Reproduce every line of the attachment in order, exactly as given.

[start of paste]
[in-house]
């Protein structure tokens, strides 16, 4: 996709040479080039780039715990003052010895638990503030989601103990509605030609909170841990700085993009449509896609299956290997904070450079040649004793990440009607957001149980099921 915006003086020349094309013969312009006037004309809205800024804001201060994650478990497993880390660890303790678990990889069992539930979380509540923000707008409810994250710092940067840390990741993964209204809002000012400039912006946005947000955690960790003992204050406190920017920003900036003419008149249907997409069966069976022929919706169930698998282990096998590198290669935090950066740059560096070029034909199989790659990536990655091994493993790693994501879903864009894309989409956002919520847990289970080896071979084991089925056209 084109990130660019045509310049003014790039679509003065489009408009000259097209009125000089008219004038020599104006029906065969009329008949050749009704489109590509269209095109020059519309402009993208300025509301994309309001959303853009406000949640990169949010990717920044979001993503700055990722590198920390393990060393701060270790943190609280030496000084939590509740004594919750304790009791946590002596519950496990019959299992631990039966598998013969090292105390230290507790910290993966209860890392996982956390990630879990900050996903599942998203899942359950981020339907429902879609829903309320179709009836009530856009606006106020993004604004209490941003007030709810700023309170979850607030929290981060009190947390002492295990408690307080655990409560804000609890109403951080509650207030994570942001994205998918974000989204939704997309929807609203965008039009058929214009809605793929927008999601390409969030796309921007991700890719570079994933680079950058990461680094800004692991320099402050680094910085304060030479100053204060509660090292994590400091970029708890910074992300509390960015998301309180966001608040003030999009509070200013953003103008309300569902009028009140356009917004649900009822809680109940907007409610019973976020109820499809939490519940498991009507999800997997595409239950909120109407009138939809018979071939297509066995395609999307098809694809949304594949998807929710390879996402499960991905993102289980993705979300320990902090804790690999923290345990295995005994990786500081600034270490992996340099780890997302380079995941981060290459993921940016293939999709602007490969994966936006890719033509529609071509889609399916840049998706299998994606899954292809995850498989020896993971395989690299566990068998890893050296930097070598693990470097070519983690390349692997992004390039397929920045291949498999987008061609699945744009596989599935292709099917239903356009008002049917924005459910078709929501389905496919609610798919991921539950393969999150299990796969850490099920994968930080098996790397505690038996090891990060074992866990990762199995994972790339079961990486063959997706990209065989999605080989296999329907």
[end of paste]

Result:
[in-house]
């Protein structure tokens, strides 16, 4: 996709040479080039780039715990003052010895638990503030989601103990509605030609909170841990700085993009449509896609299956290997904070450079040649004793990440009607957001149980099921 915006003086020349094309013969312009006037004309809205800024804001201060994650478990497993880390660890303790678990990889069992539930979380509540923000707008409810994250710092940067840390990741993964209204809002000012400039912006946005947000955690960790003992204050406190920017920003900036003419008149249907997409069966069976022929919706169930698998282990096998590198290669935090950066740059560096070029034909199989790659990536990655091994493993790693994501879903864009894309989409956002919520847990289970080896071979084991089925056209 084109990130660019045509310049003014790039679509003065489009408009000259097209009125000089008219004038020599104006029906065969009329008949050749009704489109590509269209095109020059519309402009993208300025509301994309309001959303853009406000949640990169949010990717920044979001993503700055990722590198920390393990060393701060270790943190609280030496000084939590509740004594919750304790009791946590002596519950496990019959299992631990039966598998013969090292105390230290507790910290993966209860890392996982956390990630879990900050996903599942998203899942359950981020339907429902879609829903309320179709009836009530856009606006106020993004604004209490941003007030709810700023309170979850607030929290981060009190947390002492295990408690307080655990409560804000609890109403951080509650207030994570942001994205998918974000989204939704997309929807609203965008039009058929214009809605793929927008999601390409969030796309921007991700890719570079994933680079950058990461680094800004692991320099402050680094910085304060030479100053204060509660090292994590400091970029708890910074992300509390960015998301309180966001608040003030999009509070200013953003103008309300569902009028009140356009917004649900009822809680109940907007409610019973976020109820499809939490519940498991009507999800997997595409239950909120109407009138939809018979071939297509066995395609999307098809694809949304594949998807929710390879996402499960991905993102289980993705979300320990902090804790690999923290345990295995005994990786500081600034270490992996340099780890997302380079995941981060290459993921940016293939999709602007490969994966936006890719033509529609071509889609399916840049998706299998994606899954292809995850498989020896993971395989690299566990068998890893050296930097070598693990470097070519983690390349692997992004390039397929920045291949498999987008061609699945744009596989599935292709099917239903356009008002049917924005459910078709929501389905496919609610798919991921539950393969999150299990796969850490099920994968930080098996790397505690038996090891990060074992866990990762199995994972790339079961990486063959997706990209065989999605080989296999329907």